Teaching intervals to music students is on of those concepts that can easily be either overlooked, or if taught make students wonder why. Like most concepts in music theory, if intervals are just taught but never applied or made practical, there really is very little to recommend teaching them. On the other hand, teaching students what intervals are, how recognize them, and how to use them to improve their sight singing and music reading is an important part of building musicianship in music.
Before going further, I should define what is meant by intervals. In music, an interval is a numeric value that represents the diatonic distance between two pitches. To determine the interval, one counts the first note as 1, and then counts up in increments of 1 for each possible diatonic pitch up to and including the second pitch. For example, from do to mi is a third, because do is counted as one, re is counted as two, and mi is counted as three. Do to sol is a fifth, re to ti is a sixth, and so forth. Not all like intervals are the same size, but when audiated and sung, their differences become apparent aurally in the context of a diatonic scale. Labels of major, minor, and diminished can be applied when the differences in sound have become familiar.
One of the best uses of intervals is to sing scales in different intervals. This is excellent ear training. The most common interval for this use is the third, and singing a scale this way is known as singing a scale “in thirds.” A C major scale ascending in thirds would have pitches of do, mi, re, fa, mi, sol, fa, la, sol, ti, la, do, ti, re, do. The descending scale is do, la, ti, sol, la, fa, sol, mi, fa, re, mi, do, re, ti, do. Other intervals are useful as well. Scales in fourths and fifths and seconds are wonderful for developing solfege skills. On instruments as well as on voice, they also promote even tone across leaps and shifting registers.
Intervals are also quite useful in aiding music reading. The tonic and dominant chords in any key within the range of
the five-line staff are always entirely on lines only or spaces only, while the sub dominant will be on the opposite. This helps in recognizing the sub dominant chord because it is the chord that is located differently. Students can also be taught to recognize arpeggiated chord inversions using intervals. A chord in second inversion has a fourth between the bass note and the tonic, and a chord in first inversion as a fourth between the third and fifth of the chord. Once students are proficient at audiating intervals, they can more easily read them using rules for specific intervals. Among these is that thirds always are space to space or line to line, fifths always go space to space or line to line with one of the same in between, and fourths have a space and a line between the two notes. Recognizing thirds, fourths and fifths quickly is a great advantage, because our diatonic music is loaded with chord patterns. Seconds are an indication of non-chord tones, and a cue for students to look for the chord notes to correctly audiate the harmony.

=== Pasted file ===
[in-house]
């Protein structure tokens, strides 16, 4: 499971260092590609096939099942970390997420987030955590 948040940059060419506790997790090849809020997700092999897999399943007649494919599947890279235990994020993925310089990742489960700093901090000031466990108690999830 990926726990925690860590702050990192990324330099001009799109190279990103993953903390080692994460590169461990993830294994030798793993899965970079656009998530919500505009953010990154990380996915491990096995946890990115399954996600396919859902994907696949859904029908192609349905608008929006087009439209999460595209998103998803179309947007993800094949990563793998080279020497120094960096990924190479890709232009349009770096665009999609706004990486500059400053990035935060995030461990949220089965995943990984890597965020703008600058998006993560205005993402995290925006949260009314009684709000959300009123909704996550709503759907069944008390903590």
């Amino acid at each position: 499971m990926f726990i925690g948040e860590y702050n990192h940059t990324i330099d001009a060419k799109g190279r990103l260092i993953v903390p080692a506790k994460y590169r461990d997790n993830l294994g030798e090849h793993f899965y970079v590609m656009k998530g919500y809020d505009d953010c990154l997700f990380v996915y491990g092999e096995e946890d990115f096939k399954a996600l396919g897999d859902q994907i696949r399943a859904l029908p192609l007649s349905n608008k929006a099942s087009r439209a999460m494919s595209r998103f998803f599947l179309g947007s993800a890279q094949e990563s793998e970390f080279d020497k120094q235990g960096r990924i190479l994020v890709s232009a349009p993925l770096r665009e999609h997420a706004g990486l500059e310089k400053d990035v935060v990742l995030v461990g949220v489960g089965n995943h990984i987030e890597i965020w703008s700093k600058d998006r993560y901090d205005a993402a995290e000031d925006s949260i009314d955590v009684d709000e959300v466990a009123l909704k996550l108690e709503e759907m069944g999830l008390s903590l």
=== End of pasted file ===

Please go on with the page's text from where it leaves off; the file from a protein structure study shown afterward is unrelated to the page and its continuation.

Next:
Intervals are also an important piece of data that our brains use to identify melodies. Along with rhythm, most people will quickly “name that tune” as soon as the interval combination (as opposed to the sequence of individual pitches), meter and rhythm are known. For example, do fa fa fa with a rhythm of quarter, dotted-eighth sixteenth, quarter is almost universally recognized as “Bridal Chorus” from Lohengrin if it begins on the downbeat in common time, or as “O Tannenbaum” if it begins on the anacrusis in 3/4 time. And although most people could not name the pitches involved, nearly everyone can recognize two unisons and a descending major third as the opening of Beethoven’s fifth symphony. It is also true that often the sound of particular intervals are remembered by a well-known excerpt in which they are found; the fourth sounds like the beginning of the Bridal Chorus, the major third sounds like the beginning of Beethoven’s fifth symphony, and so on. Of course, these are only aids to building audiation skills; eventually students should be able to just audiate intervals without relying on such references.
Teaching intervals in a practical way makes them useful and relevant to students, and places them in the correct context for most students. While being able to identify or “spell” intervals is good, it is of little practical value without putting intervals to use in performance and music reading. For those who analyze scores, there are other applications of intervals, but for most school children, the more relevant and practical approach is best.
2 thoughts on “Why Teach Intervals?”
Thank you for writing this. I’m learning intervals right now, and this is probably the best explanation I’ve ever seen on how to use them, instead of just what they are. I’ve never even thought about the patterns in their representation in notation, like chords being all lined or all spaced.
Your welcome. I’m delighted you found the post helpful. I’m a big fan of putting knowledge to use in practical and creative ways.